Do I qualify for Nebraska Collegebound aid?
You do if you meet these criteria:
- Nebraska resident
- Full-time (12 credit hours or more) undergraduate student at the University of Nebraska
- Pell Grant recipient
- Maintain a 2.5 grade point average
The program is simple. There is no separate application. Eligible students are identified automatically through the annual Free Application for Federal Student Aid (FAFSA) application.
There is no set income level to qualify, but a general guideline is that a typical family of four with one student in college and an annual family income of $53,000 or less may qualify for Collegebound Nebraska assistance.
Qualifying for a Federal Pell Grant
Eligibility for a Pell Grant is based on your family's 'expected family contribution' toward the cost of college. This is determined by a formula that considers your family financial situation, family size and the number of children in college, the cost of attendance and your enrollment status (full- or part-time).
You must complete the Free Application for Federal Student Aid (FAFSA) to determine if you are eligible for the Federal Pell Grant. For assistance, contact the admissions office of the NU campus of your choice. Your high school counselor or the EducationQuest Foundation may also help.
To be considered for Collegebound Nebraska tuition assistance, you must complete your FAFSA by April 1 and complete the financial aid process by June 1 of the calendar year prior to fall enrollment. But don't wait until the last minute. Funds are available on a "first come, first served" basis. So, the sooner you submit your information, the better.
After you complete the FAFSA, you will receive a Student Aid Report which will tell you if you're eligible for the Federal Pell Grant and the amount of your expected family contribution.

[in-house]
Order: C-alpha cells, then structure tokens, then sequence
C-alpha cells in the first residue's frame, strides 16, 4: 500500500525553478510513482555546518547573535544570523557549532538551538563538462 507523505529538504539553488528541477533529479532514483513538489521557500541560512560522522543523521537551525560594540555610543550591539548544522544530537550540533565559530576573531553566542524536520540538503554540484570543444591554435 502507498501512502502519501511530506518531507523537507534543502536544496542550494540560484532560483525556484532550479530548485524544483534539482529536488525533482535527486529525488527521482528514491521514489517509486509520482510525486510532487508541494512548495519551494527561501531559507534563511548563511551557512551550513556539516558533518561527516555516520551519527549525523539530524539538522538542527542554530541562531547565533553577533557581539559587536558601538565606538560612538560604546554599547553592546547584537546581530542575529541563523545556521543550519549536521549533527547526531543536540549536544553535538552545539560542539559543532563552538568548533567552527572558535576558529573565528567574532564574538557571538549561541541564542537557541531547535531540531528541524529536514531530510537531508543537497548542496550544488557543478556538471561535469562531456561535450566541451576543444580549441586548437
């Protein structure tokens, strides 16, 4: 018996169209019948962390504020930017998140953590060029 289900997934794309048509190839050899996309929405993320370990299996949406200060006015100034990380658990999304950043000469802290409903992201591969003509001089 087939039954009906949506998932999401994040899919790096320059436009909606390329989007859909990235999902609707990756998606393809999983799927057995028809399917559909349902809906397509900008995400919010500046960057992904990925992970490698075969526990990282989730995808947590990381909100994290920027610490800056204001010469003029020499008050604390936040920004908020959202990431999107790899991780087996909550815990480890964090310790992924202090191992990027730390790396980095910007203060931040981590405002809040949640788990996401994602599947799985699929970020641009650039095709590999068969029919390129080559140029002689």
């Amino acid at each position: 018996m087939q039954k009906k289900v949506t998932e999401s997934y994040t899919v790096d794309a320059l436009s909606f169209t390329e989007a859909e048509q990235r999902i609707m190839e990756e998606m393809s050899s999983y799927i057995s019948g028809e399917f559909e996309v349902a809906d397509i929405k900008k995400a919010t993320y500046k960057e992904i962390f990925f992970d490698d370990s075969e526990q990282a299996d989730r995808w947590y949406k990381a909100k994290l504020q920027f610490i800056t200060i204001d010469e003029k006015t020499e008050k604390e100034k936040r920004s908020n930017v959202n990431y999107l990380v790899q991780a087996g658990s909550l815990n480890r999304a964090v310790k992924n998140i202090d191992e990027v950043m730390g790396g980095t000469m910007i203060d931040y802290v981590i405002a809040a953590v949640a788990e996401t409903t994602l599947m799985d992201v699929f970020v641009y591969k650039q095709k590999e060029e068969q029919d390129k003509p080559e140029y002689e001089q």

Federal Pell Grant Assistance is Different for Each Student
In 2016-17, grants ranged from $598 to $5,815 for an academic year. The average is approximately $2,500. As long as you remain eligible for the Federal Pell Grant, meet the annual April 1 application deadline, remain a full-time student and meet academic standards, you will continue to qualify for Collegebound Nebraska assistance throughout your undergraduate education.
The Collegebound Nebraska Program Begins Where Other Assistance Ends
If you are eligible for a Federal Pell Grant, Collegebound Nebraska will cover all your remaining tuition costs, up to 30 credit hours per academic year, after Pell funds and any other grants and/or scholarships are taken into account. You must take at least 12 credit hours per semester, but may take more.
If you file the FAFSA and are told you are not eligible for a Pell Grant, the university will automatically review your FAFSA to determine whether you qualify for Collegebound Nebraska. If your expected family contribution is 5,328 or less, you will qualify. (Note: students with expected family contributions above 5,328 may qualify for grant assistance, but for amounts less than full tuition).
Covering Costs Beyond Tuition
The Collegebound Nebraska program is for tuition assistance only. It does not cover additional costs including fees, books, room and board, or transportation. However, the financial aid office at the campus you're attending will offer other financial aid resources to help you cover these additional costs.
Things to Keep in Mind
- You will qualify for tuition assistance if you qualify for the Federal Pell Grant. The Collegebound Nebraska program will pay for all of your tuition that is not covered by your Federal Pell Grant.
- You must complete the FAFSA to qualify. The deadline is April 1 of the calendar year prior to fall enrollment.
- You must take at least 12 credit hours per semester and maintain a 2.5 GPA.
'Hitting the Books' and Other Ways to Cut College Costs
There are many ways to save money on college. Most schools offer merit scholarships to academically talented students. Some states do, too. You may also qualify for a grant or scholarship if you pursue a particular talent such as music or journalism. Work-study is another popular option.
Starting a college savings account early is always a good idea. Fortunately, the Nebraska College Savings Plan is rated one of the best "529" plans in the nation. It offers tax-saving advantages, applies to schools across the country and gives you multiple investment options.
If you're serious about getting a college education, money shouldn't keep you from reaching that goal.
For more information, visit the Collegebound Nebraska website.